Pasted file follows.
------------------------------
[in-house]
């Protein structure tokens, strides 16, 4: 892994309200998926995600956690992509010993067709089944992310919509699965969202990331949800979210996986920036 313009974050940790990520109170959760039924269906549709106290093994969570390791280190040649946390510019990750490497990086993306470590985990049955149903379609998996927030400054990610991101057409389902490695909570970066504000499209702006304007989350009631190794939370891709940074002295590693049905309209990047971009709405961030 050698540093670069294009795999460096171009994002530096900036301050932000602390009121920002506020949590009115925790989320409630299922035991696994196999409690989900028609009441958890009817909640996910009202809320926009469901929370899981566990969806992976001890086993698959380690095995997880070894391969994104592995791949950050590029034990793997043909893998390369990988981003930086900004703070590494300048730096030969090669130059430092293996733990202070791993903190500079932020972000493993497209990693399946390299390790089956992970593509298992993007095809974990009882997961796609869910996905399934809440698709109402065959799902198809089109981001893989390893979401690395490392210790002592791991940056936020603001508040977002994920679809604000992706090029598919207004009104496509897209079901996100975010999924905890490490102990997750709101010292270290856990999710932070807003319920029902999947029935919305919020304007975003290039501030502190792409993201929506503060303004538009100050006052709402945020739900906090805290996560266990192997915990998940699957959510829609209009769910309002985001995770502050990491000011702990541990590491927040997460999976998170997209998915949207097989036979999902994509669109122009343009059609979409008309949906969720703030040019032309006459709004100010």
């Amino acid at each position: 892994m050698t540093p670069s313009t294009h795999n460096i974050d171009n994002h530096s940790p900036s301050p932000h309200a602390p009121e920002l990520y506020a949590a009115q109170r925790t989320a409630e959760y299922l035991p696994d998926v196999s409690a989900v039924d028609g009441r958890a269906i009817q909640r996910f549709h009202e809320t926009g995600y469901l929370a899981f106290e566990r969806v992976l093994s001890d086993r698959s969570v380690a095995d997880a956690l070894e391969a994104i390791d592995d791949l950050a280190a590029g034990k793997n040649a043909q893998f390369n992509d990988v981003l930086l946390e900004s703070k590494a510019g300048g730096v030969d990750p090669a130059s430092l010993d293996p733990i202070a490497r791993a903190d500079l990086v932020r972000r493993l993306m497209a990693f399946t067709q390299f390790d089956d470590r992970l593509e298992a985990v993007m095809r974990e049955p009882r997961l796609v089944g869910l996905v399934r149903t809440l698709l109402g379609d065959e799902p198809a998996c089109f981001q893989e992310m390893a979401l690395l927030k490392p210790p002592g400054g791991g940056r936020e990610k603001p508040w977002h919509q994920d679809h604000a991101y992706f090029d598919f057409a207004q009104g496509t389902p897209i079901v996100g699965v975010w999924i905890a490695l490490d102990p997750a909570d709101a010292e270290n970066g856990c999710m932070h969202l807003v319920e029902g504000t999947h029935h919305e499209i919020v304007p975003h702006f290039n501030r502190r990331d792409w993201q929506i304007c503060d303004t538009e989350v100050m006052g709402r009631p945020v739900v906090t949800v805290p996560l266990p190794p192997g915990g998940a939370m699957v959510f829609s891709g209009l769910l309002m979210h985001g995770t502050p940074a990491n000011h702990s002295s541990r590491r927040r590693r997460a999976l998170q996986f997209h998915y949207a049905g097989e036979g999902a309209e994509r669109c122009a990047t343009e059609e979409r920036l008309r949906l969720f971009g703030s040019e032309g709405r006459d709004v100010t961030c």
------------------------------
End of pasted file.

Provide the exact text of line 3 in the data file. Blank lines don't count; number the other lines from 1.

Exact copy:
């Amino acid at each position: 892994m050698t540093p670069s313009t294009h795999n460096i974050d171009n994002h530096s940790p900036s301050p932000h309200a602390p009121e920002l990520y506020a949590a009115q109170r925790t989320a409630e959760y299922l035991p696994d998926v196999s409690a989900v039924d028609g009441r958890a269906i009817q909640r996910f549709h009202e809320t926009g995600y469901l929370a899981f106290e566990r969806v992976l093994s001890d086993r698959s969570v380690a095995d997880a956690l070894e391969a994104i390791d592995d791949l950050a280190a590029g034990k793997n040649a043909q893998f390369n992509d990988v981003l930086l946390e900004s703070k590494a510019g300048g730096v030969d990750p090669a130059s430092l010993d293996p733990i202070a490497r791993a903190d500079l990086v932020r972000r493993l993306m497209a990693f399946t067709q390299f390790d089956d470590r992970l593509e298992a985990v993007m095809r974990e049955p009882r997961l796609v089944g869910l996905v399934r149903t809440l698709l109402g379609d065959e799902p198809a998996c089109f981001q893989e992310m390893a979401l690395l927030k490392p210790p002592g400054g791991g940056r936020e990610k603001p508040w977002h919509q994920d679809h604000a991101y992706f090029d598919f057409a207004q009104g496509t389902p897209i079901v996100g699965v975010w999924i905890a490695l490490d102990p997750a909570d709101a010292e270290n970066g856990c999710m932070h969202l807003v319920e029902g504000t999947h029935h919305e499209i919020v304007p975003h702006f290039n501030r502190r990331d792409w993201q929506i304007c503060d303004t538009e989350v100050m006052g709402r009631p945020v739900v906090t949800v805290p996560l266990p190794p192997g915990g998940a939370m699957v959510f829609s891709g209009l769910l309002m979210h985001g995770t502050p940074a990491n000011h702990s002295s541990r590491r927040r590693r997460a999976l998170q996986f997209h998915y949207a049905g097989e036979g999902a309209e994509r669109c122009a990047t343009e059609e979409r920036l008309r949906l969720f971009g703030s040019e032309g709405r006459d709004v100010t961030c």